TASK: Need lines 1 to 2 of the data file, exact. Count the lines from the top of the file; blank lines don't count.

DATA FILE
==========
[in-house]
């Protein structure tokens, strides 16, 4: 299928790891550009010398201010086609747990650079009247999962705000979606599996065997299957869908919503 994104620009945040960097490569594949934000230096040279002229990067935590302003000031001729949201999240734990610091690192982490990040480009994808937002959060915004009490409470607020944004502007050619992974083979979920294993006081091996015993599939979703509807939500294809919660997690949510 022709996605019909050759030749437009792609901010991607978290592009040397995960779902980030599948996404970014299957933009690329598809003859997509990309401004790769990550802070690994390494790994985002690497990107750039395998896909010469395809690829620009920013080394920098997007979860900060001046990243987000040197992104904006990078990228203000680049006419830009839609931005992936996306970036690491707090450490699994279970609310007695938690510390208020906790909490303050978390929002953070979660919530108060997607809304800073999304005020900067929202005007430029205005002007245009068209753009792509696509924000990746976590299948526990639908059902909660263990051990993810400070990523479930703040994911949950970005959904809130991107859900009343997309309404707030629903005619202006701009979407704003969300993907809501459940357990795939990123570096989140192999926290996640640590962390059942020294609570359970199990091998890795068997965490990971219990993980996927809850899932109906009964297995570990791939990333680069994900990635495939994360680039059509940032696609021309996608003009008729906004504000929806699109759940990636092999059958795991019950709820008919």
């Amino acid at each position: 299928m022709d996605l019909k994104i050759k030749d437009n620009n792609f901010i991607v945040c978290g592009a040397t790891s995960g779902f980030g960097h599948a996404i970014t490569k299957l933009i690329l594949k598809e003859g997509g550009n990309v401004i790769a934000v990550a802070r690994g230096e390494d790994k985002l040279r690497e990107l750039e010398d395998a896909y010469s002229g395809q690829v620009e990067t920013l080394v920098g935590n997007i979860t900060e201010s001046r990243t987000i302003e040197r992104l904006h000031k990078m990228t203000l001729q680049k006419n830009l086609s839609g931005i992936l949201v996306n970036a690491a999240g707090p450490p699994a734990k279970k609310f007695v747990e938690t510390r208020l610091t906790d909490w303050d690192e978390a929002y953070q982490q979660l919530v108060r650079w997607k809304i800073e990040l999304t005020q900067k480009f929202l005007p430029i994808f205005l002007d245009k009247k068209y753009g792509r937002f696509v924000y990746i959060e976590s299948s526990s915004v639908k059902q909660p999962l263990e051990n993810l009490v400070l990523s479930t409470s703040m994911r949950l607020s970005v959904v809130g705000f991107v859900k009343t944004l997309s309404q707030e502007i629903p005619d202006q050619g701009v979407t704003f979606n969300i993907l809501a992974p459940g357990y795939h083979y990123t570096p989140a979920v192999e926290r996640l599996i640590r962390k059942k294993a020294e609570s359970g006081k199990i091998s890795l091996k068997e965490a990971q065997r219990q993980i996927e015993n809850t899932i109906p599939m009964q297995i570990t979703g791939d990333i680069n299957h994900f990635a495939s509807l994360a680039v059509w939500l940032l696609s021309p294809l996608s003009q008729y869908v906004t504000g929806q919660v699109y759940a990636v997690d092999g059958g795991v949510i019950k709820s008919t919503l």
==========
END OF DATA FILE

[in-house]
């Protein structure tokens, strides 16, 4: 299928790891550009010398201010086609747990650079009247999962705000979606599996065997299957869908919503 994104620009945040960097490569594949934000230096040279002229990067935590302003000031001729949201999240734990610091690192982490990040480009994808937002959060915004009490409470607020944004502007050619992974083979979920294993006081091996015993599939979703509807939500294809919660997690949510 022709996605019909050759030749437009792609901010991607978290592009040397995960779902980030599948996404970014299957933009690329598809003859997509990309401004790769990550802070690994390494790994985002690497990107750039395998896909010469395809690829620009920013080394920098997007979860900060001046990243987000040197992104904006990078990228203000680049006419830009839609931005992936996306970036690491707090450490699994279970609310007695938690510390208020906790909490303050978390929002953070979660919530108060997607809304800073999304005020900067929202005007430029205005002007245009068209753009792509696509924000990746976590299948526990639908059902909660263990051990993810400070990523479930703040994911949950970005959904809130991107859900009343997309309404707030629903005619202006701009979407704003969300993907809501459940357990795939990123570096989140192999926290996640640590962390059942020294609570359970199990091998890795068997965490990971219990993980996927809850899932109906009964297995570990791939990333680069994900990635495939994360680039059509940032696609021309996608003009008729906004504000929806699109759940990636092999059958795991019950709820008919």